Denver Science Fiction & Fantasy Book Club
Commitment Hour (1998)
Avon Eos paperback - 343 pages (left)
hardcover - Book Club edition - 248 pages (right)
cover art by Stephen Hickman
10 Wow! Don't miss it
8-9 Highly recommended
5-6 Mild recommendation
3-4 Take your chances
1-2 Below average; skip it
0 Get out the flamethrower!
U Unfinishable or unreadable
- Skipped or no rating given
James Alan Gardner - Commitment Hour
As demonstrated by the lukewarm ratings most of the group gave this novel, it might not appeal to everyone. But I liked it very much.
For one thing, I give Gardner a lot of points for pulling off some very difficult challenges. I think it's hard to write an engaging story built around such a self-absorbed and obnoxious, but not evil, protagonist. I found that I liked Fullin, the main character, despite his obvious failings. I thought he developed significantly over the course of the book, yet remained delightfully narcissistic at the end, and in a way that I suspect is unprecedented in all of literature. This is also the first book I can recall reading that took place in 24 hours without seeming contrived.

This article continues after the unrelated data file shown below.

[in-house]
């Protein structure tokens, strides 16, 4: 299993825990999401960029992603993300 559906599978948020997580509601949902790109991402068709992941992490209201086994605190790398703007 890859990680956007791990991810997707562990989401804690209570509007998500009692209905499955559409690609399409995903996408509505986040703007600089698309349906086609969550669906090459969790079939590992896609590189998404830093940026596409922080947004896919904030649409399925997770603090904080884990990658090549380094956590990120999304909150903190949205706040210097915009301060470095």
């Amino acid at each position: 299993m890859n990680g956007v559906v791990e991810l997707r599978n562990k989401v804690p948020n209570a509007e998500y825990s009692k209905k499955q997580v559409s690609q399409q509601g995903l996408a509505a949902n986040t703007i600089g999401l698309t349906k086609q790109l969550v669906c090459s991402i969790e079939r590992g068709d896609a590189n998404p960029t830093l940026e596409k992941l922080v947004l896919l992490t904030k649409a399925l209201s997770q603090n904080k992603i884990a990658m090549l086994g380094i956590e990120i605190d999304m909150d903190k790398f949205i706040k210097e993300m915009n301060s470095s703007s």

Gardner managed to evoke all of the responses he was aiming for from me. I laughed at his humor; I was furious at Steck's actions at the end; I enjoyed all of the outrageous characters and lines (including the opening line), many of which reminded me of a good Northern Exposure episode.
I was intrigued by the moral issues that Gardner raised. Was it wrong to set up this society? Is Steck's response in any way justifiable? Is it okay to have rigid sex roles, if people get to choose which sex they're going to be? Gardner's postulate that people would behave very differently depending on whether they're male or female at the time is not politically correct, but I'm not convinced that it's less plausible than, say, The Left Hand of Darkness, where people generally behave the same way regardless of their gender at the time.
This book certainly invites comparison to The Left Hand of Darkness, an all-time classic and a favorite of mine, because of its premise, but it reminded me of Ursula LeGuin for another reason. The nuances of Gardner's society are reminiscent of LeGuin's sociologically oriented fiction. (Of course, Gardner is not as elegant a writer as LeGuin, but who is?) Little things like the "visits" at first snowfall, Father Ash and Mistress Snow, the ceremonies for the dead, even the tradition of taking pieces off the old car, all make this a believable and interesting culture. And Gardner always introduces such elements in a way that illuminates the characters or advances the story.
Gardner is a newcomer and still relatively unknown (although he did receive a Hugo and Nebula nomination for his outstanding novelette "Three Hearings on the Existence of Snakes in the Human Bloodstream"), but I think he merits much more attention from the SF community.What do you think? Your comments are welcome. Please send them to